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Jacketed boat-tail bullet
7918164 Jacketed boat-tail bullet
Patent Drawings:Drawing: 7918164-2    Drawing: 7918164-3    Drawing: 7918164-4    
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Inventor: Eberhart
Date Issued: April 5, 2011
Application: 11/642,050
Filed: December 19, 2006
Inventors: Eberhart; Gerald Todd (Bethalto, IL)
Assignee: Olin Corporation (East Alton, IL)
Primary Examiner: Bergin; James S
Assistant Examiner:
Attorney Or Agent: Harness, Dickey & Pierce, P.L.C.
U.S. Class: 102/516; 102/518; 86/55
Field Of Search: 102/501; 102/514; 102/515; 102/516; 102/517; 102/518; 102/519; 86/54; 86/55; 86/51
International Class: F42B 12/04
U.S Patent Documents:
Foreign Patent Documents:
Other References:









Abstract: A bullet includes at least a mid core and a rear core in tandem alignment. The hardness of the mid core is greater than the hardness of the rear core. A jacket envelops both the mid core and the rear core. The jacket has a generally cylindrical sidewall, which is in contact with the mid core, and a boat-tail, which is in contact with the rear core. The rear core is substantially contained within the boat-tail. The mid core and the rear core may be substantially lead-free. In one embodiment, the bullet includes a front core in tandem alignment with the rear core and in contact with a nose portion of the jacket. In another embodiment, the mid core extends from the nose portion of the bullet to the boat-tail.
Claim: What is claimed is:

1. A method for making a bullet, the method comprising: forming a jacket precursor to include: a nose portion, and a generally cylindrical sidewall extending from the noseportion, the nose portion and the generally cylindrical sidewall defining a cavity; depositing at least a one-piece mid core that includes a substantially monolithic, non-tubular construction within the cavity; depositing a rear core within the cavityin tandem alignment with the mid core and positioned proximate a rear portion of the cylindrical sidewall, the rear core having a hardness less than the hardness of the mid core; and angularly indenting the rear portion of the cylindrical sidewall andthe rear core to form a boat-tail, wherein after the indenting, the rear core substantially fills the boat-tail.

2. The method of claim 1, wherein the mid core and the rear core are substantially lead-free.

3. The method of claim 1, wherein after the indenting, the mid core extends from the nose portion to the boat-tail.

4. The method of claim 3, wherein the mid core has a weight of about 38 grains and is formed from: a high-density constituent material selected from the group of tungsten, tungsten carbide, carballoy, and ferro-tungsten, and a second,lower-density constituent consisting of either a metallic matrix material or a plastic matrix material; and wherein the rear core has a weight of about 4.3 grains and is formed from tin or a tin base alloy.

5. The method of claim 1, further comprising: depositing a front core within the cavity in tandem alignment with the mid core, the front core being positioned adjacent to the nose portion.

6. The method of claim 5, wherein the front core is formed from steel.

7. The method of claim 6, wherein the mid core has a weight of about 30 grains and is formed from: a high-density constituent material selected from the group of tungsten, tungsten carbide, carballoy, and ferro-tungsten, and a second,lower-density constituent consisting of either a metallic matrix material or a plastic matrix material; and wherein the rear core has a weight of about 4.3 grains and is formed from tin or a tin base alloy.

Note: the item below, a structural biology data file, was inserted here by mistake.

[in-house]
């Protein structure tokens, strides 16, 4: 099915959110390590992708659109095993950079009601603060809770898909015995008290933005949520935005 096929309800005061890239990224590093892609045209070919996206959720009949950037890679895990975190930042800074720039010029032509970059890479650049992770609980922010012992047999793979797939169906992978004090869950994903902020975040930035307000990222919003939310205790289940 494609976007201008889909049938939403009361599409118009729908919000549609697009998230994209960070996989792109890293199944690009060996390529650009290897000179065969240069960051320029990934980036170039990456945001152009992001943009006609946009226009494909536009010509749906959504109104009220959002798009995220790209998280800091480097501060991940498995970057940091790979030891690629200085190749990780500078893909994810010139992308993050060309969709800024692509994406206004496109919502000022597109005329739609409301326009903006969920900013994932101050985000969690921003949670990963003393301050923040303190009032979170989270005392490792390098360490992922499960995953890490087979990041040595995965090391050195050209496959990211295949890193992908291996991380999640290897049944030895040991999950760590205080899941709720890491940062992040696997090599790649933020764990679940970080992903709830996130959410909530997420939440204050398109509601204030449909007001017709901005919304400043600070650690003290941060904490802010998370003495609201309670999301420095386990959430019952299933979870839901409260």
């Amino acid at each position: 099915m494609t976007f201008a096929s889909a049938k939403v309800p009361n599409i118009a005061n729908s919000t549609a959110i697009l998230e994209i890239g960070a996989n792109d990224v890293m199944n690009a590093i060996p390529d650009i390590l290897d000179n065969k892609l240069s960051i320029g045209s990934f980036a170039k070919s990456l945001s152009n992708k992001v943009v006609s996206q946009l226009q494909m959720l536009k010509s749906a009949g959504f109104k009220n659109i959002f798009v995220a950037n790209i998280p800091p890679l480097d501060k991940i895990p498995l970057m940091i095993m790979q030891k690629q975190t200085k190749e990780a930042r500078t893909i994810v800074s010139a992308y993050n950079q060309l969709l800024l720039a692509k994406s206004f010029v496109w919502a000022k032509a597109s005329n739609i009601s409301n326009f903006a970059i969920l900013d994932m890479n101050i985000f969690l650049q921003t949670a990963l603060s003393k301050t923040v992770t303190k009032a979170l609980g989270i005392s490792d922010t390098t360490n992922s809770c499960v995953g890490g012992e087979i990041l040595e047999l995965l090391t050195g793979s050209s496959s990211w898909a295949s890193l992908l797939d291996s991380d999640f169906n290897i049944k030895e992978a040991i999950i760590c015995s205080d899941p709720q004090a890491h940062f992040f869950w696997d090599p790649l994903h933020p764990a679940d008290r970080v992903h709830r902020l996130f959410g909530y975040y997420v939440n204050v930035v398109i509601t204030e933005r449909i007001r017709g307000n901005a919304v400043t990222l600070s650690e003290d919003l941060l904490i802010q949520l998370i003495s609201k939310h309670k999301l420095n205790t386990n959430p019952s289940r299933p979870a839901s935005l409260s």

8. The method of claim 1, wherein the mid core is formed from: a high-density constituent material selected from the group of tungsten, tungsten carbide, carballoy, and ferro-tungsten; and a second, lower density constituent consisting ofeither a metallic matrix material or a plastic matrix material.

9. The method of claim 8, wherein the metallic matrix material is selected from the group consisting of: tin, zinc, iron, copper, and mixtures or alloys of one or more of the foregoing.

10. The method of claim 8, wherein the plastic matrix material is selected from the group consisting of: phenolics, epoxies, dialphthalates, acrylics, polystyrenes, polyethylene, or polyurethanes.

11. The method of claim 1, wherein the mid core is formed from one of: copper, bismuth, tin, gold, silver, pewter, bronze and mixtures or alloys including one or more of the foregoing.

12. The method of claim 1, wherein the mid core is formed from an organic polymer filled with a metal.

13. The method of claim 1, wherein the rear core has a Brinell hardness less than about 50.

14. The method of claim 13, wherein the rear core is formed from tin or a tin base alloy.

15. The method of claim 13, wherein the rear core is formed from one of: copper, zinc, tin, and mixtures or alloys including one or more of the foregoing.

16. The method of claim 1, wherein a transition point between the generally cylindrical sidewall and the boat-tail is formed by a rebate in the generally cylindrical sidewall.

17. The method of claim 1 wherein the rear core is inserted into the jacket in the form of a sphere.

18. A method for making a bullet, the method comprising: forming a jacket precursor to include: a nose portion, and a generally cylindrical sidewall extending from the nose portion, the nose portion and the generally cylindrical sidewalldefining a cavity; depositing at least one forward core of substantially monolithic, non-tubular construction and a rear core into the cavity, the rear core being in tandem alignment with the at least one forward core and positioned proximate a rearportion of the cylindrical sidewall, the rear core having a hardness less than the hardness of the at least one forward core; and angularly indenting the rear portion of the cylindrical sidewall and the rear core to form a boat-tail, wherein after theindenting, the rear core substantially fills the boat-tail.
Description: BACKGROUND OF THE INVENTION

1. Field of the Invention

This invention relates to small arms ammunition and, more particularly, to jacketed, boat-tailed bullets.